Effective tracing in Dutch pig chain

by 5m Editor
9 December 2004, at 12:00am

THE NETHERLANDS - The introduction of the General Food Law Regulations in the European Union requires all business operators in the European food and feed sectors to select and implement their own traceability system. This obligation is applicable as of 1 January 2005.

The Regulation does not stipulate the form this system should take; businesses are free to use their own discretion in this matter. Business operators in the Dutch pigmeat sector made their choice twelve years ago, opting for the quality assurance system known as Integrated Chain Control (IKB). Identification and registration of animals and products is one of the cornerstones of this system. Consequently, parties in the Dutch pig chain, such as pig farmers and the meat industry, have not had to make any additional effort to comply with the new statutory requirements.

Traceability system

From 1 January 2005 food and/or feed manufacturers must have a system in place to enable products to be traced one step forward (the immediate recipient) and one step back (the immediate supplier) in the production chain. This system must be able to provide at least the following information about any products received: the supplier’s name and address and the type of product supplied (one-step-back tracing). In the case of any products sold, this means the recipient’s name and address and the type of product sold (one-step-forward tracing). In the Netherlands this information must be kept for a minimum of five years.

Suppliers of advanced information systems would sometimes have us believe that the requirements of the General Food Law Regulations can only be met using highly advanced information systems. In fact, nothing could be further from the truth. Manufacturers are free to choose the system that suits them best. In the case of the Dutch pig industry, this means systems that are based on the Integrated Chain Control (IKB) quality assurance system.

Records kept by Dutch pig farmers

Farmers that have joined the IKB scheme for pigs must purchase feed exclusively from suppliers that are certified on the basis of the GMP+ code of the Product Board Animal Feed. Under the IKB regulations, pig farmers must receive and keep proof of delivery of feedstuffs at the time of delivery (with label instructions, content and categories of feed ingredients). Records of deliveries and use of veterinary medicines must also be kept. Both statutory and IKB regulations further require any movements of livestock to be reported, and the reports kept. Details of the carrier are recorded in the farm logbook. With any movements of livestock, the delivery date and details of the supplier or recipient are also noted.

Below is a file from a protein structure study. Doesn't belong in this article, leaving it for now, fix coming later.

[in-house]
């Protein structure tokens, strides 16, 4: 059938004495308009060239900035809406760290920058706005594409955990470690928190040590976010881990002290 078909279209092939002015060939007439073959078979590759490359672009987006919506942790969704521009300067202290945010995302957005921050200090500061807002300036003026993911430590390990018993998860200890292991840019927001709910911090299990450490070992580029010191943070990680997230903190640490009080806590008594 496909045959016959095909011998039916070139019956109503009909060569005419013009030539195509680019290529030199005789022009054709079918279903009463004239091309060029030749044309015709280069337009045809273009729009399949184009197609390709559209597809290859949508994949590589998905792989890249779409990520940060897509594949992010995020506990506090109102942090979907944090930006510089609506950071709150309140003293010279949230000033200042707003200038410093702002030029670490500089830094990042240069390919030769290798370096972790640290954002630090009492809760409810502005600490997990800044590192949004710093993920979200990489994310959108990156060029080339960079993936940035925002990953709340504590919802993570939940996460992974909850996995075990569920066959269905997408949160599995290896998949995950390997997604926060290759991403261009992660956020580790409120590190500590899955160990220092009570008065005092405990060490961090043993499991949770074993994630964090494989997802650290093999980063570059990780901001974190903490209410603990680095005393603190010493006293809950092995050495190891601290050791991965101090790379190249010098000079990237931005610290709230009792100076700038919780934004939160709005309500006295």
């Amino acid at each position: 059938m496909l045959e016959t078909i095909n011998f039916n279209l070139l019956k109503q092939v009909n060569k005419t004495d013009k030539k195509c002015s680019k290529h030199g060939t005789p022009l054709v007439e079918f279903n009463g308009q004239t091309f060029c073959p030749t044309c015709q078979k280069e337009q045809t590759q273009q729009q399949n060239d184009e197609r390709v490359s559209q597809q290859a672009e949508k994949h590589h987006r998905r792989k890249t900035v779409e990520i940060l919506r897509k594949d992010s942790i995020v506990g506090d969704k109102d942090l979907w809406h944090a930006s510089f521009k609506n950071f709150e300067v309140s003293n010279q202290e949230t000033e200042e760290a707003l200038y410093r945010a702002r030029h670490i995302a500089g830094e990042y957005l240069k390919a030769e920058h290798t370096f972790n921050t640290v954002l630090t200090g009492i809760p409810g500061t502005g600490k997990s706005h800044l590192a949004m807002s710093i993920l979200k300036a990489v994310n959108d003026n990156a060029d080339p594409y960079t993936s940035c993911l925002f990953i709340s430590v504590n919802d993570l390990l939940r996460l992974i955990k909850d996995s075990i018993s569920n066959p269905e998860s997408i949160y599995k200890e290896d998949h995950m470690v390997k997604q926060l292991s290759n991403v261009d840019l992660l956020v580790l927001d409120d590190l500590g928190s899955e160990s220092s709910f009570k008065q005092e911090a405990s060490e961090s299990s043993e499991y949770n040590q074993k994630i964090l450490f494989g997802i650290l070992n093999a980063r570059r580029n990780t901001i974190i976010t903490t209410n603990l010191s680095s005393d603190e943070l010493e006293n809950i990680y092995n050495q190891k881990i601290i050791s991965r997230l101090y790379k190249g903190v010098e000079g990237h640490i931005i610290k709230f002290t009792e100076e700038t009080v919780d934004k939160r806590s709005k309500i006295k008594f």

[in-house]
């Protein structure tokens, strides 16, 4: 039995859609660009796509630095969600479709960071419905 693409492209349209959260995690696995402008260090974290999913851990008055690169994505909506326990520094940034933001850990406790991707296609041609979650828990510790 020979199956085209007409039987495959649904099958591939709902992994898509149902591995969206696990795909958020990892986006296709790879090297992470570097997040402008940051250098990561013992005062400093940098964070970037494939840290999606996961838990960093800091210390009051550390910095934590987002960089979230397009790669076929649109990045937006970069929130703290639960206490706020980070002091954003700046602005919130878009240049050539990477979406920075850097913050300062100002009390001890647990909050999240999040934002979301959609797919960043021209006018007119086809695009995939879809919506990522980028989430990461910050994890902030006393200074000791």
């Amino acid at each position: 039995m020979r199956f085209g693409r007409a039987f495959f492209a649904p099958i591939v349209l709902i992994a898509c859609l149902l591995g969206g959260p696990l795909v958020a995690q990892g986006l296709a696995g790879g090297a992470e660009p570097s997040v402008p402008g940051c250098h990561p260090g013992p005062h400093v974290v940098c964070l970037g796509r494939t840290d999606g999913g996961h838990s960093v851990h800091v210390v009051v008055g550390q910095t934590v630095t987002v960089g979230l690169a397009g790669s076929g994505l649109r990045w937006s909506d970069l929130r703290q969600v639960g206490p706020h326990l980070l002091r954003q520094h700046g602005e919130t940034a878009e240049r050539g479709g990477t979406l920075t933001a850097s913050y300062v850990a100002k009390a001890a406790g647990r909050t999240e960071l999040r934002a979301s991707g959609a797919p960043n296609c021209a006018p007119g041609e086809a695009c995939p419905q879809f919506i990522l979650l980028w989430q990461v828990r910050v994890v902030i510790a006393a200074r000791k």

All slaughter pigs delivered to the slaughterhouse must be fitted with a metal ear tag bearing a serial number and the holding identification number (UBN). The identification details of the pigs are noted on the IKB delivery documents that accompany the pigs to the slaughterhouse. This ensures that there is no doubt about the origin of any pigs delivered for slaughter. The slaughterhouse uses the identification details to report the slaughter findings back to the pig farmer to enable the latter to optimise farm management practices. IKB slaughterhouses also keep records of which products have been delivered to whom.

The IKB regulations guarantee that IKB pigmeat can be effectively traced. Some Dutch producers even go beyond the IKB requirements, using IKB as the foundation upon which their enhanced traceability systems are built. Buyers of IKB meat can rely on this when they set up their own traceability system.

Source: Dutch Meat Board - 9th December 2004

5m Editor